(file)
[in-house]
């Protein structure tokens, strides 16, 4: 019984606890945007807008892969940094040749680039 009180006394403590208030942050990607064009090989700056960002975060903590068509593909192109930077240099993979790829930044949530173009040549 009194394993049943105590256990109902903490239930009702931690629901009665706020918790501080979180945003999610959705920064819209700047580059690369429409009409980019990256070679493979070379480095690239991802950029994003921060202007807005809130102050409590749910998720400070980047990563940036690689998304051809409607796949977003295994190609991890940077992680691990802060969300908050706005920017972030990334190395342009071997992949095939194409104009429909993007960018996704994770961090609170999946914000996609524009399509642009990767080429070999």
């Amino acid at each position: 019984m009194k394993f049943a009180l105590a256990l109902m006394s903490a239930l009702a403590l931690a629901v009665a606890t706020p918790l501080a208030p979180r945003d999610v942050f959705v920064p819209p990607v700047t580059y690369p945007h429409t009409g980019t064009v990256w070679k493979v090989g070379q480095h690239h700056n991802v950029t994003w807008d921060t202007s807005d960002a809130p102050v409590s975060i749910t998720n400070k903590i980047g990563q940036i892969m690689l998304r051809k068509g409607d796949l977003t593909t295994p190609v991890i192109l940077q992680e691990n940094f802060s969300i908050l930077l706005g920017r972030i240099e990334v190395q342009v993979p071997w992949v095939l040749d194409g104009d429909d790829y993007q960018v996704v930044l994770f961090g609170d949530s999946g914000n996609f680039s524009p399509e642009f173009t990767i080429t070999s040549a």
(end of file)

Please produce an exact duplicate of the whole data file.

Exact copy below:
[in-house]
């Protein structure tokens, strides 16, 4: 019984606890945007807008892969940094040749680039 009180006394403590208030942050990607064009090989700056960002975060903590068509593909192109930077240099993979790829930044949530173009040549 009194394993049943105590256990109902903490239930009702931690629901009665706020918790501080979180945003999610959705920064819209700047580059690369429409009409980019990256070679493979070379480095690239991802950029994003921060202007807005809130102050409590749910998720400070980047990563940036690689998304051809409607796949977003295994190609991890940077992680691990802060969300908050706005920017972030990334190395342009071997992949095939194409104009429909993007960018996704994770961090609170999946914000996609524009399509642009990767080429070999």
């Amino acid at each position: 019984m009194k394993f049943a009180l105590a256990l109902m006394s903490a239930l009702a403590l931690a629901v009665a606890t706020p918790l501080a208030p979180r945003d999610v942050f959705v920064p819209p990607v700047t580059y690369p945007h429409t009409g980019t064009v990256w070679k493979v090989g070379q480095h690239h700056n991802v950029t994003w807008d921060t202007s807005d960002a809130p102050v409590s975060i749910t998720n400070k903590i980047g990563q940036i892969m690689l998304r051809k068509g409607d796949l977003t593909t295994p190609v991890i192109l940077q992680e691990n940094f802060s969300i908050l930077l706005g920017r972030i240099e990334v190395q342009v993979p071997w992949v095939l040749d194409g104009d429909d790829y993007q960018v996704v930044l994770f961090g609170d949530s999946g914000n996609f680039s524009p399509e642009f173009t990767i080429t070999s040549a």